Baltimore Uprisings


Baltimore is rising up to protest the police killing of Freddie Gray, the long history of over policing and police brutality, and the severe under-resourcing of Black communities in Baltimore. The city is under occupation, with a heavy presence by the national guard and a curfew imposed by the mayor. The national media attention has been focused on the destruction of property, rather than the violence of police killing black people with little accountability. As one Baltimore organizer put it, the millions of tax dollars paid in settlements to families over the years could be better spent on jobs, housings, and supports to Black communities, if police were not killing and abusing residents.

This page offers resources, updates, and a twitter feed (on the right side of this page) to help you stay updated on what is happening in Baltimore and ways to support the uprisings. We also encourage you to check out similar efforts from our partners and members of Funders for Justice:

ABFE circulated From Ferguson to Baltimore: We Must Continue to Support, including a number of information resources, organizations, and opportunities to support the Baltimore Uprisings.

Resource Generation also circulated a number of resources, and encouraged support through their fundraising effort to support Black-led organizing for Black liberation, Young People Investing in a Future Free of Racism.

Please check back on this page regularly for updates and additional resources.



Key Insights from #BaltimoreUprisings

by Austin Thompson, director of the Youth Engagement Fund at the Democracy Alliance

The Fund for Rebuilding Baltimore, at the Baltimore Community Foundation

In response to recent painful events in our city, the Baltimore Community Foundation has established The Fund for Rebuilding Baltimore. We will work closely with our partners in the community to determine how the dollars contributed to The Fund for Rebuilding Baltimore can best be deployed to repair the physical and emotional damage that has been done and strengthen our community for the future.

Visit their website.

Hill-Snowdon Foundation Statement on the Killing of Freddie Gray

The Hill-Snowdon Foundation wants to extend our deepest condolences and sympathies to the family of Freddie Gray for his senseless and tragic death. Freddie Gray’s death joins the almost weekly incidents of suspicious and disturbing police involved deaths of Black males and females over the last eight months.  These incidents are a clarion call for all those who believe in justice to look deeply at the underlying institutional practices and attitudes that inform the history of the disproportionate use of excessive and deadly force by police officers in the Black community.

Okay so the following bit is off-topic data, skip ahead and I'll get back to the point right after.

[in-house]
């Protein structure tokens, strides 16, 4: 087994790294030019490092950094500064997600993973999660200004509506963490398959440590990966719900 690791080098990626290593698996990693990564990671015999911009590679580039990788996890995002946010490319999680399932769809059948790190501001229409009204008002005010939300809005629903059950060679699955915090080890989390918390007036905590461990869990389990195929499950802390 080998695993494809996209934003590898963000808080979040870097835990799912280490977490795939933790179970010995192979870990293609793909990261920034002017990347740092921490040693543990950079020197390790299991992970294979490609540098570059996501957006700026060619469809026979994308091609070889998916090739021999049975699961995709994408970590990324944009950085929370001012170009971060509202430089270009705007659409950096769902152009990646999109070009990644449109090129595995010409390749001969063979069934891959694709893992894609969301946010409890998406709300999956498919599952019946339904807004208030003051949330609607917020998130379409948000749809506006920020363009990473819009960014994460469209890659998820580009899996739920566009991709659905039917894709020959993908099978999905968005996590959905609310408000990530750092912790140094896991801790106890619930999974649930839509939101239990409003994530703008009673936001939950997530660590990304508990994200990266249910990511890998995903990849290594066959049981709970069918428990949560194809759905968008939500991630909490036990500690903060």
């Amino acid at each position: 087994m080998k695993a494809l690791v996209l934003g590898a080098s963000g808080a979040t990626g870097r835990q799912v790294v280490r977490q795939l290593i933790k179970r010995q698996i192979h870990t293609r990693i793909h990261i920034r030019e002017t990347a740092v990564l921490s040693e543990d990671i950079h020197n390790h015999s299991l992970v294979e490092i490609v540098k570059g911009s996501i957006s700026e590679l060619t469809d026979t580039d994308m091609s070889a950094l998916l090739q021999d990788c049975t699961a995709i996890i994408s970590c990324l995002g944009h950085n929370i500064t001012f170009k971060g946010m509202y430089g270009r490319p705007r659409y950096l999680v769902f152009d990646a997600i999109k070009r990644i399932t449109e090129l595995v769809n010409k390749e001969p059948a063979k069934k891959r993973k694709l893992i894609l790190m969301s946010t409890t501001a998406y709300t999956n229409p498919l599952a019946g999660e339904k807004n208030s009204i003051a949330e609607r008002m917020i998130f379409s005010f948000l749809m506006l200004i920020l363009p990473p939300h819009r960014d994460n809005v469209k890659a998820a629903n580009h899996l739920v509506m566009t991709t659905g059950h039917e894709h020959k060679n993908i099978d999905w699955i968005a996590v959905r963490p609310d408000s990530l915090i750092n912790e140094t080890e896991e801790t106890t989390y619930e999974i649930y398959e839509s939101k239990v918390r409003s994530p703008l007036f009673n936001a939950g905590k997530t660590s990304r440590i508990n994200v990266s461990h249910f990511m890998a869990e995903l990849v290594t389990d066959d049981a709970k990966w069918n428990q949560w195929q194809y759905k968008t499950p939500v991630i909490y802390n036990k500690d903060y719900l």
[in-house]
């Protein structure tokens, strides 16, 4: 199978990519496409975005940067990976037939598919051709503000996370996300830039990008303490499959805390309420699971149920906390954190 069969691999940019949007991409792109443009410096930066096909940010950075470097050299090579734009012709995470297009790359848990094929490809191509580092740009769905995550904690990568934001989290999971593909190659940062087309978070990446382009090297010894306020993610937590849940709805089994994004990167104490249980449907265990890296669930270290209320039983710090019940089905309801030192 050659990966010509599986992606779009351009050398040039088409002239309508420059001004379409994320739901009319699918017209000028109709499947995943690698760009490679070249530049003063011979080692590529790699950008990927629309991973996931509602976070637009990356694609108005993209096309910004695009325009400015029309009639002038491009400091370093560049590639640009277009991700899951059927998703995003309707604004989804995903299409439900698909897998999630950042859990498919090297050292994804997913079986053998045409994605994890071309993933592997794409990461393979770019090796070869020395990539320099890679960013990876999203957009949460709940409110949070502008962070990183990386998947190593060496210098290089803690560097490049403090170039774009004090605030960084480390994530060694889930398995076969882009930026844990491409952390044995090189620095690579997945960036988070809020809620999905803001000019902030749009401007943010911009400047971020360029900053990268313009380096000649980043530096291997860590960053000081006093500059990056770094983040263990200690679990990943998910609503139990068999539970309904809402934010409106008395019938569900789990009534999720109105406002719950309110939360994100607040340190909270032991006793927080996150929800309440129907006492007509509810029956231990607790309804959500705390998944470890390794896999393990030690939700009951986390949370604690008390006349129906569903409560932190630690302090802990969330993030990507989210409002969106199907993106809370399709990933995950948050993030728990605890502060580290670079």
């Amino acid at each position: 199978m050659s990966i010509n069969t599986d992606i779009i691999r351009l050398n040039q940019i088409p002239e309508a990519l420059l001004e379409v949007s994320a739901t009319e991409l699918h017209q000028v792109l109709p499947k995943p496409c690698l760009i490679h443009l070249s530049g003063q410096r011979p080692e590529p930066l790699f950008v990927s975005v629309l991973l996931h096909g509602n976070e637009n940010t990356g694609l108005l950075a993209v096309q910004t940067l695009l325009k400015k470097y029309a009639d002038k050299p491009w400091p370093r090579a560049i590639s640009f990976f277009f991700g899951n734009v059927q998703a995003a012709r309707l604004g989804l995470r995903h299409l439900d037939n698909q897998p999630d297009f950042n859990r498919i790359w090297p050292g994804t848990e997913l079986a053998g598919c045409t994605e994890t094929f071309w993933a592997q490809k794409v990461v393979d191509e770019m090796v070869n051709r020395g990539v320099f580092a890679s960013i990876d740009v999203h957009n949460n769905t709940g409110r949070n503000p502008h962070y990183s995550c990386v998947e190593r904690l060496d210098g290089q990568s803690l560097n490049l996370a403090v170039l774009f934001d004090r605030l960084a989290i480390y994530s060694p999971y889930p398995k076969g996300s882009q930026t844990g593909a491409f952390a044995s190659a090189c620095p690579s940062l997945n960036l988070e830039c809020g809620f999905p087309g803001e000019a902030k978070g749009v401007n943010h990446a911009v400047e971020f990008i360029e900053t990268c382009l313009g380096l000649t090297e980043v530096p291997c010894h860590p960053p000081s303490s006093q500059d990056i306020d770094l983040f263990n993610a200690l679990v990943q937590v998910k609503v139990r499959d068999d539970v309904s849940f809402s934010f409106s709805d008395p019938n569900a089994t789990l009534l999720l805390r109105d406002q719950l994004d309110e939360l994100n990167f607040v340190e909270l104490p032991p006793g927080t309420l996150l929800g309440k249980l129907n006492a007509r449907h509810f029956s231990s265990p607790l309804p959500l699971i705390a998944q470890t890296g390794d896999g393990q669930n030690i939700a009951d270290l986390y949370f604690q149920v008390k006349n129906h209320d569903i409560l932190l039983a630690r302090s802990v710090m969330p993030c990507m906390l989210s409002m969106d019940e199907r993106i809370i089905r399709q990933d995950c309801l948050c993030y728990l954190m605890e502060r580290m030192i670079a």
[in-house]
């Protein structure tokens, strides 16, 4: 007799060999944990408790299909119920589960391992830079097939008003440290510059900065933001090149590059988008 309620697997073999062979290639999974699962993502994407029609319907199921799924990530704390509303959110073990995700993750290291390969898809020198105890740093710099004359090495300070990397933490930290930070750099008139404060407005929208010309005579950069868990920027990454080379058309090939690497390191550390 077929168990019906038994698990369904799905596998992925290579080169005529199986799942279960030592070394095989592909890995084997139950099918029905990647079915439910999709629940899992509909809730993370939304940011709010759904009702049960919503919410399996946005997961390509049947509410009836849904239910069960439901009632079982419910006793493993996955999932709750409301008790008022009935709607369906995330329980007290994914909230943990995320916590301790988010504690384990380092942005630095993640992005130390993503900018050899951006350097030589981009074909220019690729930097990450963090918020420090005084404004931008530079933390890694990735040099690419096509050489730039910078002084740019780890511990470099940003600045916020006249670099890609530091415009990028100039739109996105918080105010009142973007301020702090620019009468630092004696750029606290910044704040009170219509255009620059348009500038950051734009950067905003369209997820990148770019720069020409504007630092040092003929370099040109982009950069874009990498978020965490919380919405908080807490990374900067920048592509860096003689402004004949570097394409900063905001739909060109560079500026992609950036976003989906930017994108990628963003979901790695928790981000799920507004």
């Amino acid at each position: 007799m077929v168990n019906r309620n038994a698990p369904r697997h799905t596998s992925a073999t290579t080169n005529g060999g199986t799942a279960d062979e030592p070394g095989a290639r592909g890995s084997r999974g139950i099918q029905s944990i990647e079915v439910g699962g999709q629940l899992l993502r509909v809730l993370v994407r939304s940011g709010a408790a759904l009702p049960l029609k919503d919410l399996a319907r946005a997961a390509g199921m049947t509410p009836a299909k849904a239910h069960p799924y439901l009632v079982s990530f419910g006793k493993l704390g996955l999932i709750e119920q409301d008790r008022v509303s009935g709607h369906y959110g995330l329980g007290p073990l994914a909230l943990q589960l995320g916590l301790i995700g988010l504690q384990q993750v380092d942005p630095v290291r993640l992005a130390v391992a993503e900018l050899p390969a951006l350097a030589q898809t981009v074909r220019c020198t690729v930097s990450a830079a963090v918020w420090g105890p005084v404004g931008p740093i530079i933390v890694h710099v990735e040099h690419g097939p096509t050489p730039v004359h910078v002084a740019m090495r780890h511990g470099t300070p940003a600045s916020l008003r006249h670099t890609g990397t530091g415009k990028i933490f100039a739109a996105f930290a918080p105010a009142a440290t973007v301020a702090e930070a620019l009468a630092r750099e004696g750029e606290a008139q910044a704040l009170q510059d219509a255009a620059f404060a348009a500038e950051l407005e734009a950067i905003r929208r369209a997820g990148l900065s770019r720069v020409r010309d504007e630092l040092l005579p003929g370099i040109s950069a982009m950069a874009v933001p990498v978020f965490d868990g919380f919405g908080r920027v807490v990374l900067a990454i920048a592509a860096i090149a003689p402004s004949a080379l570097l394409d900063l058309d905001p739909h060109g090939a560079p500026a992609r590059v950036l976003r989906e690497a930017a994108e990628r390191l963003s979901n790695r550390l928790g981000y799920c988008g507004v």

Read the full statement on the Hill-Snowdon Foundation homepage.

Joint Affinity Groups Statement on the Baltimore Uprising

The events in Baltimore Maryland unfolded right as many grantmakers in the field were engaging in the 2015 conference season. The killing of people of color, predominantly Black people, by police is a recurring concern. This is a not a new problem, just one that is more well known to us all given the presence of cell phone cameras and social media. As in Ferguson, New York, South Carolina and many other regions, funders in Baltimore are now faced with developing rapid response strategies in addition to their ongoing work.

Read the full statement.

Statement by Open Society Institute – Baltimore in Response to the Killing of Freddie Gray

The Board and staff of Open Society Institute-Baltimore are deeply affected by the events in Baltimore over the last several days. We join with millions of individuals in Baltimore and beyond in extending our deepest condolences to the family of Freddie Gray, and we, too, are angry that the life of another young black male was cut short while in the custody of those who are sworn to protect and serve. While we are saddened by the recent destruction, we choose not to lose sight of the issues that precipitated these events or the solutions that are needed to bring about healing, peace and justice in Baltimore.

Read the full statement.


Stop the War on Baltimore by Dante Barry, May 6, 2015, The Nation

Non-Violence as Compliance by Ta-Nehisi Coates, April 27, 2015, The Atlantic. 

Undue Force, An Expose on Police Violence in Baltimore  by Mark Puente, Sept. 28, 2014, The Baltimore Sun.

Some Baltimore police officers face repeated misconduct lawsuits by Mark Puente, Oct. 4, 2014, The Baltimore Sun.

In Defense of Looting by Willie Osterweil, Aug. 21, 2014, The New Inquiry.

In Support of Baltimore; Or, Smashing Police Cars is Logical Political Strategy April 26, 2015, Radical Faggot.

The New York Times Went to Baltimore, and Only Found the Police Worth Talking To by Neil deMause, April 28, 2015, Alternet.

How they ignore Black America: Freddie Gray, Baltimore & the pernicious influence of respectability politics by Jay Driskell, April 28, 2015, Salon. 

“The law is the enemy”: What RFK can remind America about police brutality by Heather Digby Parton, April 29, 2015, Salon. 

What Young People on the Ground Think of the Uprising in Baltimore by Darnell L. Moore, April 28, 2015, Mic. 

Gang members: We did not make truce to harm cops by Deborah Weiner, April 28, 2015,

From Ferguson to Baltimore the Movement Continues presented by ABFE

A Statement from Baltimore United for Change tweeted by Mervyn Marcano

Powerful Content to Share About Baltimore presented by

Activist and Radio Host Farajii Muhammad is a Strong Voice for his City and the Protesters Call for Justice presented by

Photo by Devin Allen. Twitter Instagram

Go to Top